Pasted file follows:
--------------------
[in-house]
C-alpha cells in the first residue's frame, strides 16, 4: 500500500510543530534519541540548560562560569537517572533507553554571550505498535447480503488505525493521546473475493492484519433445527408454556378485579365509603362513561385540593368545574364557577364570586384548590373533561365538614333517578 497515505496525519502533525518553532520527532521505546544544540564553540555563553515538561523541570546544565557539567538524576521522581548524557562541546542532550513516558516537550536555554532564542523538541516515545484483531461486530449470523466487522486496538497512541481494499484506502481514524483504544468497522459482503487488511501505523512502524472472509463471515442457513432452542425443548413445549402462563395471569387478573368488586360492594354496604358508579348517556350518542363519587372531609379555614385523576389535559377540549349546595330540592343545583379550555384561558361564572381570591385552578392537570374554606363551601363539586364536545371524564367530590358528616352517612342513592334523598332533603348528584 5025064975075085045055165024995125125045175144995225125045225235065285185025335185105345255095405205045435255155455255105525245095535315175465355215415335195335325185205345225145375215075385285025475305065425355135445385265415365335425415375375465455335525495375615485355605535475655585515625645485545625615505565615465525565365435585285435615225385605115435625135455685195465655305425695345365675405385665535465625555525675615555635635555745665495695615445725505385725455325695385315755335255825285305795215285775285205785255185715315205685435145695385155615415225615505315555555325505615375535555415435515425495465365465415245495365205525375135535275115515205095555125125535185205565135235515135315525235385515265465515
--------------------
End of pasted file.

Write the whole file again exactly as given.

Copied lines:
[in-house]
C-alpha cells in the first residue's frame, strides 16, 4: 500500500510543530534519541540548560562560569537517572533507553554571550505498535447480503488505525493521546473475493492484519433445527408454556378485579365509603362513561385540593368545574364557577364570586384548590373533561365538614333517578 497515505496525519502533525518553532520527532521505546544544540564553540555563553515538561523541570546544565557539567538524576521522581548524557562541546542532550513516558516537550536555554532564542523538541516515545484483531461486530449470523466487522486496538497512541481494499484506502481514524483504544468497522459482503487488511501505523512502524472472509463471515442457513432452542425443548413445549402462563395471569387478573368488586360492594354496604358508579348517556350518542363519587372531609379555614385523576389535559377540549349546595330540592343545583379550555384561558361564572381570591385552578392537570374554606363551601363539586364536545371524564367530590358528616352517612342513592334523598332533603348528584 5025064975075085045055165024995125125045175144995225125045225235065285185025335185105345255095405205045435255155455255105525245095535315175465355215415335195335325185205345225145375215075385285025475305065425355135445385265415365335425415375375465455335525495375615485355605535475655585515625645485545625615505565615465525565365435585285435615225385605115435625135455685195465655305425695345365675405385665535465625555525675615555635635555745665495695615445725505385725455325695385315755335255825285305795215285775285205785255185715315205685435145695385155615415225615505315555555325505615375535555415435515425495465365465415245495365205525375135535275115515205095555125125535185205565135235515135315525235385515265465515